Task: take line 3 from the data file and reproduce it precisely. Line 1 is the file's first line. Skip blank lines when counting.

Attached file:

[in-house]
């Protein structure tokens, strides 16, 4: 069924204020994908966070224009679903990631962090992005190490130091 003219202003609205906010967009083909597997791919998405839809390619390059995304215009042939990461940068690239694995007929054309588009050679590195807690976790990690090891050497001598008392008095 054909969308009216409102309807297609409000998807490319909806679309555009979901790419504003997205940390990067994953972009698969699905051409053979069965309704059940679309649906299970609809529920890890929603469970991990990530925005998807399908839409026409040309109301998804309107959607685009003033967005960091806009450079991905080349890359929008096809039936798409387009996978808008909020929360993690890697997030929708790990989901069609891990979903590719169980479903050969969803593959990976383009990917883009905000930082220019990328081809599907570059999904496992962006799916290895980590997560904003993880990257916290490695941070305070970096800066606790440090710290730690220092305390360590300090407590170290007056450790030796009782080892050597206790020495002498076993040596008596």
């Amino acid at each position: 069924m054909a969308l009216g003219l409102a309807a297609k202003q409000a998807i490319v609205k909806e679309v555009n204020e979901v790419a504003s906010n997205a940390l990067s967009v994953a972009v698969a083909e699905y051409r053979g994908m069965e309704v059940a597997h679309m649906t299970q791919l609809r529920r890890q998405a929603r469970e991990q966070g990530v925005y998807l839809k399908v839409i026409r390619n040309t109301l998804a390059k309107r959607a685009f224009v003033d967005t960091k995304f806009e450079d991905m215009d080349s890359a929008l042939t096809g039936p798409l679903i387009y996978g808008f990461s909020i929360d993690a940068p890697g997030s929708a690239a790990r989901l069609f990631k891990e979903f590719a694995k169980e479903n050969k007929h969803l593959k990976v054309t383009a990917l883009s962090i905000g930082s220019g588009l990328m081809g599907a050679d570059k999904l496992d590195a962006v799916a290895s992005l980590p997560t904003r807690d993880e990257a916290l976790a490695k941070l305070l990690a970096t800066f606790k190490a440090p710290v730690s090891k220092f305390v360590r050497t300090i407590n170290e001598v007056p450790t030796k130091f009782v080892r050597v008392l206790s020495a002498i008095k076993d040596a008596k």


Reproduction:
């Amino acid at each position: 069924m054909a969308l009216g003219l409102a309807a297609k202003q409000a998807i490319v609205k909806e679309v555009n204020e979901v790419a504003s906010n997205a940390l990067s967009v994953a972009v698969a083909e699905y051409r053979g994908m069965e309704v059940a597997h679309m649906t299970q791919l609809r529920r890890q998405a929603r469970e991990q966070g990530v925005y998807l839809k399908v839409i026409r390619n040309t109301l998804a390059k309107r959607a685009f224009v003033d967005t960091k995304f806009e450079d991905m215009d080349s890359a929008l042939t096809g039936p798409l679903i387009y996978g808008f990461s909020i929360d993690a940068p890697g997030s929708a690239a790990r989901l069609f990631k891990e979903f590719a694995k169980e479903n050969k007929h969803l593959k990976v054309t383009a990917l883009s962090i905000g930082s220019g588009l990328m081809g599907a050679d570059k999904l496992d590195a962006v799916a290895s992005l980590p997560t904003r807690d993880e990257a916290l976790a490695k941070l305070l990690a970096t800066f606790k190490a440090p710290v730690s090891k220092f305390v360590r050497t300090i407590n170290e001598v007056p450790t030796k130091f009782v080892r050597v008392l206790s020495a002498i008095k076993d040596a008596k």